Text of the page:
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constitutional problems there again, it will come back to them. not immediately, none of this will appear if at all before the general election. incredibly unlikely. he's not happy, not one bit. looking at his twitter feed. this not happy, not one bit. looking at his twitterfeed. this poses him a political problem because he suffering badly in the polls after a catastrophic month and he's failing to let you know might land any lows onjoe biden. can you do that if you not producing his tax returns and joe biden is tweeting that he produced his for the last 21 years? yeah, ithink produced his for the last 21 years? yeah, i think the tax returns may go over a lot of voters heads. who knows?" have a with about it if everyone. . . knows?" have a with about it if everyone... previous presidents have done this. it's a matter of an attempt to reopen. notjust that,
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but sort of self—interested way to put to rest any questions about their finances. they've done put to rest any questions about theirfinances. they've done it put to rest any questions about their finances. they've done it to try and stop any questions arising. the president has refused to do that. you use various arguments at various stages. in this case, with the da in manhattan, he used the argument that he was completely immune. that has fallen. he's also use the argument in the past that in practical terms, he can't reduce the tax returns because the internal revenue service was a auditing his account and that meant he couldn't produce them either. there's been a whole range of issues but you're right. the president expects people to exonerate him. he expects the courts to go along with his view. who doesn't in some ways? but one of his tweets was very telling where he said there used to be a lot more deference. it's not clear to me what he means by that and a judicial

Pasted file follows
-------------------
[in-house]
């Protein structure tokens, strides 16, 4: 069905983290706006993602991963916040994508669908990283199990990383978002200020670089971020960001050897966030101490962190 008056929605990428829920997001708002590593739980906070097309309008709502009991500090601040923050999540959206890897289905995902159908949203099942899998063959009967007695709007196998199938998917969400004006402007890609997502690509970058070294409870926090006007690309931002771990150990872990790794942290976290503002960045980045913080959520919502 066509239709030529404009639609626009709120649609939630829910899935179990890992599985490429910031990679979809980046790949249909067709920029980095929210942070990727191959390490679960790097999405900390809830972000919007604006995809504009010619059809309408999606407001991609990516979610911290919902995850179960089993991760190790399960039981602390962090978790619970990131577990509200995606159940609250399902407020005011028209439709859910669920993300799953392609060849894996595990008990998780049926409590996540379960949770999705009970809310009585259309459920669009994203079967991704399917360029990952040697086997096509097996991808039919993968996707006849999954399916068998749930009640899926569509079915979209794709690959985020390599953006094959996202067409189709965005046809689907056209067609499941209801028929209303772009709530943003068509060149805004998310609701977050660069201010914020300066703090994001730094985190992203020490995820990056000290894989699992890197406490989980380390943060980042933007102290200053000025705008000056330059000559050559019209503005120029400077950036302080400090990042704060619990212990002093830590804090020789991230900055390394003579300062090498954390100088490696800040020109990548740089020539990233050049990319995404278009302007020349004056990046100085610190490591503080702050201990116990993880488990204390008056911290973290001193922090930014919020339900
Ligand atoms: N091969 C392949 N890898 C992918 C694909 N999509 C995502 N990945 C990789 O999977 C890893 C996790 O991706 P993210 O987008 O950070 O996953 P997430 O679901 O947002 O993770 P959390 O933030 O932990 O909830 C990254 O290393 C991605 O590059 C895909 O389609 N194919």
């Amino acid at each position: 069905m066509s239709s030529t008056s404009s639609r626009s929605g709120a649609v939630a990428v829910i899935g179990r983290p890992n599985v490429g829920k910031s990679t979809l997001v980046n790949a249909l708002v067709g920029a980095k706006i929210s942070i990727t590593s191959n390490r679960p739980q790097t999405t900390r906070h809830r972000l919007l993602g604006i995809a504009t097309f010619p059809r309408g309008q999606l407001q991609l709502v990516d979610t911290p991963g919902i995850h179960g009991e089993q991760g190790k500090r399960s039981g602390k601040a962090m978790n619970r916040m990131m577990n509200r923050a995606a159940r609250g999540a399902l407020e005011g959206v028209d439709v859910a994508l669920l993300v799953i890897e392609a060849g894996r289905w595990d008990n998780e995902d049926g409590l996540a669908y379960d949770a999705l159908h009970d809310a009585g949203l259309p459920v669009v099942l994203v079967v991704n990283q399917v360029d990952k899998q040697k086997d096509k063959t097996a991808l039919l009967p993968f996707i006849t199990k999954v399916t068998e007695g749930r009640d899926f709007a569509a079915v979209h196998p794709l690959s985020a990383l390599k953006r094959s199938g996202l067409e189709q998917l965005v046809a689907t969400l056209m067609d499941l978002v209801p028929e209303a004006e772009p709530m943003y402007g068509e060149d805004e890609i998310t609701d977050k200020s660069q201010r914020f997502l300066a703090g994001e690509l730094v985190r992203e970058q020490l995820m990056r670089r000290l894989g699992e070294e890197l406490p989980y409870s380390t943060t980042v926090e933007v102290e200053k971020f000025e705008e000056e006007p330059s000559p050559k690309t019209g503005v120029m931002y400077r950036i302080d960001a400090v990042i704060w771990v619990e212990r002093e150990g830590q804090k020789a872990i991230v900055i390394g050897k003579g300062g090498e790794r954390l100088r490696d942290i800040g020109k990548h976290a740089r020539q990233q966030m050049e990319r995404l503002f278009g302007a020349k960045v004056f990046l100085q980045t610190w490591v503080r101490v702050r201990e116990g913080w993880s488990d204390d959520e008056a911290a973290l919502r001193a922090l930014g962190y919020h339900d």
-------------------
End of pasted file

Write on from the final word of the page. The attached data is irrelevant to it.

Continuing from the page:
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context. is it the... going back to the criminal case, you know his former attorney michael cohen has been jailed. former attorney michael cohen has beenjailed. so former attorney michael cohen has been jailed. so you sense that there is somejeopardy been jailed. so you sense that there is some jeopardy for the president. it would be in a situation if he was elected, where he could face criminal prosecution while in the white house? prosecution of him itself is a trickier problem. that is something that the lawyers argue about over and over again. but what this case... that was not asking this case... that was not asking this question. this was about the production of documents and things like that, criminal prosecution itself would be a tricky one. more investigation rather than the prosecution? yeah. the investigation will continue enough with the da has
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said in manhattan. and he will have to go back to court to argue the scope of what he will be able to get a hold of. so it's going to take a long time, and of course in his case, because of the american system, those documents... are in secret. they are incredibly secret. very little comes out of them. it is not clear when, if ever, we will see those documents from that particular case. we will leave you there. gary, thank you very much for that. important contacts there. we are jumping back and forth this evening because we are struggling to establish that line. let's get more on the reopening on gyms in england from saturday and other sports facilities from july 25th. sarah corker has been at a sports centre in 0ldham. lifeguards practising their rescue skills.